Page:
Author: Susan Collins' Reelection Campaign Woes Stem From Women's Anger
In Jan. 2017, millions of marchers all over the United States came together in what may have been the largest single day of protest in U.S. history. Later that year, the #MeToo movement — which had begun quietly more than a decade earlier — began to snowball. And in 2018, a record number of women were elected to public office in the U.S.
In her book “Good and Mad: The Revolutionary Power of Women’s Anger,” journalist Rebecca Traister argues that these movements were far from the first to have their roots in women’s anger.
Traister will talk about what women’s anger means in this political moment at a University of Maine lecture on Thursday that’s part of the Stephen E. King Chair lecture series.
All Things Considered host Nora Flaherty spoke with Traister about how she believes women’s anger helps explain why U.S. Sen. Susan Collins of Maine is in such a tough campaign fight this year.
This interview has been edited for clarity.
Traister: One of the things that has been interesting about this period has been some exposure of the women who have worked in service of the power structures and not against them. And Collins is a prime example of that, because we have gotten angry and started picking apart the systems that we’ve been kind of asleep to before. And part of what’s been exposed is the way that some women have actually worked to uphold systems that oppress women. And Collins — and probably most viscerally through her vote for Brett Kavanaugh and her speech defending that vote — made that incredibly clear to a lot of voters. And I think that is one of the things that’s having a massive impact on how she’s faring in 2020.
Flaherty: The Senate race and obviously the presidential election would be huge in any year. But right now, there is just so much going on. As someone who writes about politics and culture, how do you make sense of all of it?
A lot about what’s happening around us is easier to understand if you think of some of the revolutionary and transformative changes that took place in the mid to late 20th century around the civil rights movement, the women’s movement, the gay rights movement. And then you think about the opposition party’s multidecade efforts to reverse those transformative victories. It helps us to understand a little bit more about how we got to where we are right now, when you see it as part of a longer story. And not just this crazy thing that’s happened in the past four years, looking at it in the far larger course of history helps to make it make a little bit more sense.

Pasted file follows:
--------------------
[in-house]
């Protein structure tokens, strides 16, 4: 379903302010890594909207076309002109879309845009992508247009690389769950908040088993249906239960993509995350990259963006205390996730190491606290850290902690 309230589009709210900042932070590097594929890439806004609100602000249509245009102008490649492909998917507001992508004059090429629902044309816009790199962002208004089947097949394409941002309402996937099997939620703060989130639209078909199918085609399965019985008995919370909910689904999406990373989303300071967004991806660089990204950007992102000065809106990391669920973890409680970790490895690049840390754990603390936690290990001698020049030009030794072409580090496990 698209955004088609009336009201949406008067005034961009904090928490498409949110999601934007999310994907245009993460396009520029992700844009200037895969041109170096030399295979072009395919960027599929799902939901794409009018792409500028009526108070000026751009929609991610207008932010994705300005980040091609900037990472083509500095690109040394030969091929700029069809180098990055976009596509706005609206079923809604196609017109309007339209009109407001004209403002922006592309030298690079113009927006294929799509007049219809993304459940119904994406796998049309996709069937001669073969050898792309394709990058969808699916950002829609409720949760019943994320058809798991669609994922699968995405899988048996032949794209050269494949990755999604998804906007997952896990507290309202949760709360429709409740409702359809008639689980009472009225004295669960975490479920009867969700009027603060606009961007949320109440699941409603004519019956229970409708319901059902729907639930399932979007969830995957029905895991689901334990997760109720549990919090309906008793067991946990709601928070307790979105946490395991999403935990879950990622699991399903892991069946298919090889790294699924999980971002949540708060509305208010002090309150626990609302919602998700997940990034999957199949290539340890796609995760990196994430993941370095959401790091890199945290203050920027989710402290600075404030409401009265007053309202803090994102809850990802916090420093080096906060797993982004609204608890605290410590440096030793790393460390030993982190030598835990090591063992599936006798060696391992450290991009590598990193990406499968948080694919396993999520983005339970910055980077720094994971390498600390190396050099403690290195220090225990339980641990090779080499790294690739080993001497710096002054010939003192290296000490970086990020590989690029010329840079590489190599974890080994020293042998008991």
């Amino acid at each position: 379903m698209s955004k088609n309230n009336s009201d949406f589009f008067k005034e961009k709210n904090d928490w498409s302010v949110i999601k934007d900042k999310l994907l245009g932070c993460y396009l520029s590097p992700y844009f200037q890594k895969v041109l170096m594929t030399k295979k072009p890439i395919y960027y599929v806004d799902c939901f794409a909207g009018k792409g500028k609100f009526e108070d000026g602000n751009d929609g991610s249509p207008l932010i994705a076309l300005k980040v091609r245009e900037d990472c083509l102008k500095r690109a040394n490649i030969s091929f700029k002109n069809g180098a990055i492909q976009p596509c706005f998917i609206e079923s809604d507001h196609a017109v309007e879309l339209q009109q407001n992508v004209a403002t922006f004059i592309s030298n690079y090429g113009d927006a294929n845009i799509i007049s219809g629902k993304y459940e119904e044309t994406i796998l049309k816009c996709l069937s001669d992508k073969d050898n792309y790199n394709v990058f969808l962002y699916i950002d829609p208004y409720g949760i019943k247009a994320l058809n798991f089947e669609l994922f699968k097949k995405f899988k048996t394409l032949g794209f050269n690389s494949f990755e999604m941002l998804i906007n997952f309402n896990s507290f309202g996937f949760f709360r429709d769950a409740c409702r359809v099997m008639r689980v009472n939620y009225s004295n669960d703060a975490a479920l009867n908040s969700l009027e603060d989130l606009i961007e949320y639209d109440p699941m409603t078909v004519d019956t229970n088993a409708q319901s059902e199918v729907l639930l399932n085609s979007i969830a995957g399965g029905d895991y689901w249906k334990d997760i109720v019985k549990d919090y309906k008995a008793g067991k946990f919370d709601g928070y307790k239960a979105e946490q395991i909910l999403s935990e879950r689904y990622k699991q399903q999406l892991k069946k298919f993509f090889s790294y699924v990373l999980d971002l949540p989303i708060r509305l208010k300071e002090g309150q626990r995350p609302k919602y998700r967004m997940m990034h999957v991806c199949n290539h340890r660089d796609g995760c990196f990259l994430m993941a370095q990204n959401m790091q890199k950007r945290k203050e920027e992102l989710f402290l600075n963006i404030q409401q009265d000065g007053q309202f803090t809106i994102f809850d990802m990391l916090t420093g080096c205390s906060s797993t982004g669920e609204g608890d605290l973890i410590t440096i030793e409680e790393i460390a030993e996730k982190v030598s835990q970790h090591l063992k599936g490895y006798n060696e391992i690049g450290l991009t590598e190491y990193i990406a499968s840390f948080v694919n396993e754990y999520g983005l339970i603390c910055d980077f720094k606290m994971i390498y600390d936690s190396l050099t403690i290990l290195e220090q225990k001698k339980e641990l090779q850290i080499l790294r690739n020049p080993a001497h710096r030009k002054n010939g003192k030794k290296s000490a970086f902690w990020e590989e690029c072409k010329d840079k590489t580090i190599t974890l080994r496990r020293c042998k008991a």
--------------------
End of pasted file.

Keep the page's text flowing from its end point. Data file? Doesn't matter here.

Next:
Talking about history, one thing you go through in the book, and that I think is really helpful in understanding the arguments that you’re making, is the story of Rosa Parks and how her real life and work is very different from how it’s taught and remembered. You say she’s a good example of how women’s anger is often integral to social movements and how it’s often forgotten.
Yeah, and it’s interesting because it’s not just forgotten, the anger is actively erased. I always say that there are two steps that I have had to take. The first is finding the women who were never taught about. But then the second step is looking at the women that we were taught about and thinking about how we were taught about them, and Parks is a great example.
I was taught about Parks when I was in elementary school. But the story of Parks that I was taught was that she was exhausted and stoic and she was tired. All these things are true, but they are such a reduced part of the story of Parks. Parks’ choice to not give up her bus seat in 1955 was a conscious political act born of a lifetime of rage at racist injustice and violence. Parks worked for the NAACP, and she investigated claims of gang rape of black women by white men in the Jim Crow South. And she investigated claims of sexual violence levied by white women against black men to justify racist violence and lynching. But all of the rage at injustice that motivated so much of Parks’ activism was just drained from her story in a retelling.
There is no way in which we were taught to lionize or admire or see the power in the anger of a black woman. And if you think about that, in comparison with how we’re taught to admire the anger of say, the founding fathers, the absolute fury of colonists, who were so livid at being taxed and policed without representation that they threw tea in a harbor, and they started a war to win their freedom. And we’re just not taught any of those same stories when we’re taught about women. It’s very rare that we see women’s rage as a good and driving force behind social change, but it has been over and over again.